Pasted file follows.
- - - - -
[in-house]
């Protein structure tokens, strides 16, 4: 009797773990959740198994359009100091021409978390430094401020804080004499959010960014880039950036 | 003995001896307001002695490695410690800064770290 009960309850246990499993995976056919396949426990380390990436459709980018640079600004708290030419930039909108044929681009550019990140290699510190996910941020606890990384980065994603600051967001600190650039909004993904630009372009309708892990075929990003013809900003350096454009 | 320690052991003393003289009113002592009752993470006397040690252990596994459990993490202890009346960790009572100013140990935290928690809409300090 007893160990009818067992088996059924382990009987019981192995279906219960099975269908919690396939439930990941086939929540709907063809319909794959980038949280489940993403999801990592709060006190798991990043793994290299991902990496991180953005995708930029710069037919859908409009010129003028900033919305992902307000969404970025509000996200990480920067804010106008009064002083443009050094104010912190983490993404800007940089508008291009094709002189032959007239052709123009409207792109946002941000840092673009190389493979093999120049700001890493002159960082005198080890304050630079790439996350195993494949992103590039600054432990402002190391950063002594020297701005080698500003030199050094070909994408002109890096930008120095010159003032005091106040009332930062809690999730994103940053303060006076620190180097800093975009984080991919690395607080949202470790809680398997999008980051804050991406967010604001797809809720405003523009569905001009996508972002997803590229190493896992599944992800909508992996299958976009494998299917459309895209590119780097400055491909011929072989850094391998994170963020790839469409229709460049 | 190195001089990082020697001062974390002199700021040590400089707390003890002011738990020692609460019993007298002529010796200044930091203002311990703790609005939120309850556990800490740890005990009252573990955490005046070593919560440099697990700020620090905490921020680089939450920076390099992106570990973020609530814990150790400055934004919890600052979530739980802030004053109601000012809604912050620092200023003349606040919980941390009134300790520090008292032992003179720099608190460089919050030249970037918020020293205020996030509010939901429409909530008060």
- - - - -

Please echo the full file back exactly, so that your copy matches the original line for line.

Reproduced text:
[in-house]
């Protein structure tokens, strides 16, 4: 009797773990959740198994359009100091021409978390430094401020804080004499959010960014880039950036 | 003995001896307001002695490695410690800064770290 009960309850246990499993995976056919396949426990380390990436459709980018640079600004708290030419930039909108044929681009550019990140290699510190996910941020606890990384980065994603600051967001600190650039909004993904630009372009309708892990075929990003013809900003350096454009 | 320690052991003393003289009113002592009752993470006397040690252990596994459990993490202890009346960790009572100013140990935290928690809409300090 007893160990009818067992088996059924382990009987019981192995279906219960099975269908919690396939439930990941086939929540709907063809319909794959980038949280489940993403999801990592709060006190798991990043793994290299991902990496991180953005995708930029710069037919859908409009010129003028900033919305992902307000969404970025509000996200990480920067804010106008009064002083443009050094104010912190983490993404800007940089508008291009094709002189032959007239052709123009409207792109946002941000840092673009190389493979093999120049700001890493002159960082005198080890304050630079790439996350195993494949992103590039600054432990402002190391950063002594020297701005080698500003030199050094070909994408002109890096930008120095010159003032005091106040009332930062809690999730994103940053303060006076620190180097800093975009984080991919690395607080949202470790809680398997999008980051804050991406967010604001797809809720405003523009569905001009996508972002997803590229190493896992599944992800909508992996299958976009494998299917459309895209590119780097400055491909011929072989850094391998994170963020790839469409229709460049 | 190195001089990082020697001062974390002199700021040590400089707390003890002011738990020692609460019993007298002529010796200044930091203002311990703790609005939120309850556990800490740890005990009252573990955490005046070593919560440099697990700020620090905490921020680089939450920076390099992106570990973020609530814990150790400055934004919890600052979530739980802030004053109601000012809604912050620092200023003349606040919980941390009134300790520090008292032992003179720099608190460089919050030249970037918020020293205020996030509010939901429409909530008060």